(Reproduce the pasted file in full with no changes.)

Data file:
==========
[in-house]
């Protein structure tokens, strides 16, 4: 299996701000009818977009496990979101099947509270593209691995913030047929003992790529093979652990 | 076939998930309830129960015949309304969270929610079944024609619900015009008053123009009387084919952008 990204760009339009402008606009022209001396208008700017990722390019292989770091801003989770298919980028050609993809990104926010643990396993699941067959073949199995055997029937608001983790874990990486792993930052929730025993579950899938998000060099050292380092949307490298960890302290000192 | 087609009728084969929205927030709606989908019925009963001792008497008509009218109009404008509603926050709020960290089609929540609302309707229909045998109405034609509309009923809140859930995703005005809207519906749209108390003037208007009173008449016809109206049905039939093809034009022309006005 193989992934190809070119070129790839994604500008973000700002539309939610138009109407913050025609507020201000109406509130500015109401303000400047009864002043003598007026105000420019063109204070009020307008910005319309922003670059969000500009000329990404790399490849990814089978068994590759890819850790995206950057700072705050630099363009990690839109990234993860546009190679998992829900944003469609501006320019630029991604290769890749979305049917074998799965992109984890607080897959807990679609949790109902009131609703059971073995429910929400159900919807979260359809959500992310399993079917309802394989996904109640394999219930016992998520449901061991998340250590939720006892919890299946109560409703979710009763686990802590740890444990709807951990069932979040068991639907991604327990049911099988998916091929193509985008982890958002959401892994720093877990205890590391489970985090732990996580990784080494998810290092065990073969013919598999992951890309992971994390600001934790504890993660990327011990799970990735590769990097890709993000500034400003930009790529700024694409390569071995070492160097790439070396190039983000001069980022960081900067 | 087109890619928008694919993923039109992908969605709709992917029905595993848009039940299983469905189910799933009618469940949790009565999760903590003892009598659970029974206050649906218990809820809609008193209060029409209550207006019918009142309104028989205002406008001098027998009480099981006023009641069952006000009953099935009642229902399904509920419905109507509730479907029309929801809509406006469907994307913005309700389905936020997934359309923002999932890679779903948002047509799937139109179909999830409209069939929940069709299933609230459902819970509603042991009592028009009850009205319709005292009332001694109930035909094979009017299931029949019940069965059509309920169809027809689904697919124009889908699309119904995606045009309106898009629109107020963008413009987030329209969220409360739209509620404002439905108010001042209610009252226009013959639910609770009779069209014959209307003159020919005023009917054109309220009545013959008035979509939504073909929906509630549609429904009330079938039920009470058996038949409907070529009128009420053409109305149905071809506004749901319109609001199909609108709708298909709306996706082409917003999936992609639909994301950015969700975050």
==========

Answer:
[in-house]
């Protein structure tokens, strides 16, 4: 299996701000009818977009496990979101099947509270593209691995913030047929003992790529093979652990 | 076939998930309830129960015949309304969270929610079944024609619900015009008053123009009387084919952008 990204760009339009402008606009022209001396208008700017990722390019292989770091801003989770298919980028050609993809990104926010643990396993699941067959073949199995055997029937608001983790874990990486792993930052929730025993579950899938998000060099050292380092949307490298960890302290000192 | 087609009728084969929205927030709606989908019925009963001792008497008509009218109009404008509603926050709020960290089609929540609302309707229909045998109405034609509309009923809140859930995703005005809207519906749209108390003037208007009173008449016809109206049905039939093809034009022309006005 193989992934190809070119070129790839994604500008973000700002539309939610138009109407913050025609507020201000109406509130500015109401303000400047009864002043003598007026105000420019063109204070009020307008910005319309922003670059969000500009000329990404790399490849990814089978068994590759890819850790995206950057700072705050630099363009990690839109990234993860546009190679998992829900944003469609501006320019630029991604290769890749979305049917074998799965992109984890607080897959807990679609949790109902009131609703059971073995429910929400159900919807979260359809959500992310399993079917309802394989996904109640394999219930016992998520449901061991998340250590939720006892919890299946109560409703979710009763686990802590740890444990709807951990069932979040068991639907991604327990049911099988998916091929193509985008982890958002959401892994720093877990205890590391489970985090732990996580990784080494998810290092065990073969013919598999992951890309992971994390600001934790504890993660990327011990799970990735590769990097890709993000500034400003930009790529700024694409390569071995070492160097790439070396190039983000001069980022960081900067 | 087109890619928008694919993923039109992908969605709709992917029905595993848009039940299983469905189910799933009618469940949790009565999760903590003892009598659970029974206050649906218990809820809609008193209060029409209550207006019918009142309104028989205002406008001098027998009480099981006023009641069952006000009953099935009642229902399904509920419905109507509730479907029309929801809509406006469907994307913005309700389905936020997934359309923002999932890679779903948002047509799937139109179909999830409209069939929940069709299933609230459902819970509603042991009592028009009850009205319709005292009332001694109930035909094979009017299931029949019940069965059509309920169809027809689904697919124009889908699309119904995606045009309106898009629109107020963008413009987030329209969220409360739209509620404002439905108010001042209610009252226009013959639910609770009779069209014959209307003159020919005023009917054109309220009545013959008035979509939504073909929906509630549609429904009330079938039920009470058996038949409907070529009128009420053409109305149905071809506004749901319109609001199909609108709708298909709306996706082409917003999936992609639909994301950015969700975050």